At first glance, this is a novel about a slightly absentminded scientist, an expert in string theory. In the early scenes he is traveling with his wife, Ilene, to a conference where he is to be a featured speaker. The time comes for his speaking engagement and he cannot find his notes. However, he manages to get through it without them. While it is unfortunate it hasn’t gone as planned, he never imagines the repercussions. I thought it was cute the way Theodore overanalyzed things in his life, such as the physics of the sunlight striking his wife’s hair, the 400 photons per cubic centimeter of space a remnant of the big bang, or, how many droplets of water struck his body each second he was in the shower. These could be quirks of the very intelligent, but only in retrospect did I realize they were potential signs of dangerous obsession. Watch in horror as Theodore descends into a spiral of misfortune.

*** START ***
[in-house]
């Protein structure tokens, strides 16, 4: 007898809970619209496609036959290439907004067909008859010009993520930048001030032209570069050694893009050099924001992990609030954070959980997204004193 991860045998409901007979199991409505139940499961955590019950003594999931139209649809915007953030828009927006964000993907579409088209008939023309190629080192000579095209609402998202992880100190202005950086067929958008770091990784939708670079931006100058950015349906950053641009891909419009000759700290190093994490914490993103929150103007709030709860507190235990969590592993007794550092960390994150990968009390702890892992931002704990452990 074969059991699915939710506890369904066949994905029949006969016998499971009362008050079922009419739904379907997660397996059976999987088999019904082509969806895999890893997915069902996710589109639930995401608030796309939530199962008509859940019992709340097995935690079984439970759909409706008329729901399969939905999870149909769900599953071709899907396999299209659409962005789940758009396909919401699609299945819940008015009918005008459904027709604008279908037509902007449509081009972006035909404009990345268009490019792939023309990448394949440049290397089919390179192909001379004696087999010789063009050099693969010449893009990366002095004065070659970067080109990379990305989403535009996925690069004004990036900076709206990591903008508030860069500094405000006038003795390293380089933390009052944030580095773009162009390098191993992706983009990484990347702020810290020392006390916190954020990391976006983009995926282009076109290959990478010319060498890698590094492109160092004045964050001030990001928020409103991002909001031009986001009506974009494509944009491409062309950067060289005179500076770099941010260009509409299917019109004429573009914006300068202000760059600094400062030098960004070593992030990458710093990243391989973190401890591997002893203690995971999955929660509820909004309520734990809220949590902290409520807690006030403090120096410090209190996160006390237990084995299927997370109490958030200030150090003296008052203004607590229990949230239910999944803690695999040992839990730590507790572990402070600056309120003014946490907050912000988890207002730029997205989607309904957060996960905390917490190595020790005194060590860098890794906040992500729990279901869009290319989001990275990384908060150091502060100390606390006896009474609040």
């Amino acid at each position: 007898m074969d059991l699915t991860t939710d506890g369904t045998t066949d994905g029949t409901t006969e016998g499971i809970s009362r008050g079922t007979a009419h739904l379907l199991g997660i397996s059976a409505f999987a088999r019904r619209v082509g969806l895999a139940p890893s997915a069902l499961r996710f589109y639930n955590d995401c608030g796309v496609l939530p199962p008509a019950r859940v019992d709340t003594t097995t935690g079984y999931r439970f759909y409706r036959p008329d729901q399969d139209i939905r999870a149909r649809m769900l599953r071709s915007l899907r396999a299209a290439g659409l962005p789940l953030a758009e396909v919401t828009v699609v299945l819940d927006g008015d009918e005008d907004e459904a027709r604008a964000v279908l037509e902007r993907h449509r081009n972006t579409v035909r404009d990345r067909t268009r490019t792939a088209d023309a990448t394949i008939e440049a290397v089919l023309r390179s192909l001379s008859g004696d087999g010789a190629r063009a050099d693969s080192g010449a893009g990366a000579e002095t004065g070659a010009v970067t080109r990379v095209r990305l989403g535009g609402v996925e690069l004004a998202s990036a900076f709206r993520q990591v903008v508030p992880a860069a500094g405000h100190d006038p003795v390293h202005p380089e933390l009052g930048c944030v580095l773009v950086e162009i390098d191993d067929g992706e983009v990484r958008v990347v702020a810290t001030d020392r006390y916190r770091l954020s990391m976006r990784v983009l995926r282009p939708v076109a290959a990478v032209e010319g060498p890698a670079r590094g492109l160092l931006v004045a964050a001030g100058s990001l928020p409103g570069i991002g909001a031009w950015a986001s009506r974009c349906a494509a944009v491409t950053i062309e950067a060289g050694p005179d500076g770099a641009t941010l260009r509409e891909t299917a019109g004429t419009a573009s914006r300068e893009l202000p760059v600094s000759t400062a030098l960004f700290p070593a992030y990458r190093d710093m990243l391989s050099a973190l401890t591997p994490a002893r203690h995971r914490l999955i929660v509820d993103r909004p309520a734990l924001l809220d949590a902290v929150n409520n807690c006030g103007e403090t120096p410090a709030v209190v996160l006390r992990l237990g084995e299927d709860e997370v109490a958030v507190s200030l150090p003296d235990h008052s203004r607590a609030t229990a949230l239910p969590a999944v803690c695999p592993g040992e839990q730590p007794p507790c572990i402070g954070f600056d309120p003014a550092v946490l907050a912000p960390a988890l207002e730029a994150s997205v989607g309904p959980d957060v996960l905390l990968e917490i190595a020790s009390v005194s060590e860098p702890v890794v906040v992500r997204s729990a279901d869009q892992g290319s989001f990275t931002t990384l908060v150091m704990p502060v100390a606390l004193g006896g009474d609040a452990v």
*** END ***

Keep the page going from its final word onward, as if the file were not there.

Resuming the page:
I did find it interesting that his wife didn’t seem to realize anything was amiss either. Could it be that she was too wrapped up with her friends and magazines and television shows? Or had she seen this before and learned to remain calm despite what went on in Theodore’s head? Toward the end of the story the reader is allowed to recognize his poor judgment in a number of situations on the day everything came to a head. While you will need to pay close attention to his inner dialogue, this is a fascinating story about circumstances, choices, and consequences.